With midterm elections less than two weeks away, some critics are raising doubts about the reliability of electronic voting machines, but the machines' manufacturers say they are sound.
"The equipment has been tested by independent agencies and federal agencies," said Mark Radke, the director of marketing for Diebold, the company that makes the machines.
Radke also told "Good Morning America" that the units that didn't have paper receipts had the same encrypted software as machines that printed out receipts.
Approximately 40 percent of Americans will use these machines to vote in November.
Casting a ballot with the touch of a screen is a new system that voters in at least 33 states will use on Election Day, but some critics are skeptical about the machines' reliability.
"We don't know what happens inside these machines. We as citizens are not allowed to know," said Edward Felten, a professor of computer science and public affairs at Princeton University.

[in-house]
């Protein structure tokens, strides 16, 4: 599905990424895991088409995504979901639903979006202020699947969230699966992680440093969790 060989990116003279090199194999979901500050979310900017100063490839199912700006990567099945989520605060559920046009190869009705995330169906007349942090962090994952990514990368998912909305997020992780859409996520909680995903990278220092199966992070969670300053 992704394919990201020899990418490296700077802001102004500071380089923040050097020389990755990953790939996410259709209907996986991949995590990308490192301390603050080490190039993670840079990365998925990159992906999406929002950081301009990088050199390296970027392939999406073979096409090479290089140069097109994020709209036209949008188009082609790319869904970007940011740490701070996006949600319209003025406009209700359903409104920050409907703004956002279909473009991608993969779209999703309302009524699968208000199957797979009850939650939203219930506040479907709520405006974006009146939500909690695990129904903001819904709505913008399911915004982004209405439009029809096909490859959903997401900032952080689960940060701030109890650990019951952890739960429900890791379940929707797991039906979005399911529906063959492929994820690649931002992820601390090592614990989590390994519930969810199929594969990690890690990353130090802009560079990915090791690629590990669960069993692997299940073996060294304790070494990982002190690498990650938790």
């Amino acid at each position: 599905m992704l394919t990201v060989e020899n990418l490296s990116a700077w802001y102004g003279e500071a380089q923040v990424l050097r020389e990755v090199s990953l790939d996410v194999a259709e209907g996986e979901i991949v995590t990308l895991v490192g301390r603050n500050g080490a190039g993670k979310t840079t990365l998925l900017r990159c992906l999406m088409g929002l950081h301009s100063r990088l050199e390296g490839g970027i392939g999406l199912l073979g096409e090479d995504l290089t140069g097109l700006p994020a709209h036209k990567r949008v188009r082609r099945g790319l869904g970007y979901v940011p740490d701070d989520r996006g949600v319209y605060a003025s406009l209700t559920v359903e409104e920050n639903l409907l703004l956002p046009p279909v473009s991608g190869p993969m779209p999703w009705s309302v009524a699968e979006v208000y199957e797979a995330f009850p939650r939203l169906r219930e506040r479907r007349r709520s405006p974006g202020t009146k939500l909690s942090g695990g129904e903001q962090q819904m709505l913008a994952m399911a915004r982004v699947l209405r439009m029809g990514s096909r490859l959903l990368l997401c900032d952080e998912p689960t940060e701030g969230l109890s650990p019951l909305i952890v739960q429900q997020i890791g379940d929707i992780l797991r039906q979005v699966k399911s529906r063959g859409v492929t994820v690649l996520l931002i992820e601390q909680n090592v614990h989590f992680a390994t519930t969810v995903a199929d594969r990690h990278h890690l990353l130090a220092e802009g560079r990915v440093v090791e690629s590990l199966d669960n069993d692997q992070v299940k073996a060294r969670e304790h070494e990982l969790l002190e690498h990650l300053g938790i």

Recently, Felten and his Princeton colleagues showed just how easy it was to tamper with the new technology.
They gave a voting machine a virus and flipped the outcome of a mock election.
Fifteen electronic voting states don't require paper receipts, which is the physical proof necessary for a recount.
Past elections using electronic voting machines show that glitches are possible.
In a recent Texas primary, some electronic ballots were counted six times.
In Maryland, voting machines froze midvote, causing Gov. Robert Ehrlich to publicly bash the expensive system.
"I don't care if we paid half a billion dollars or a billion dollars," Ehrlich said. "If it's going to put the election at risk, there's no price tag for a phony election."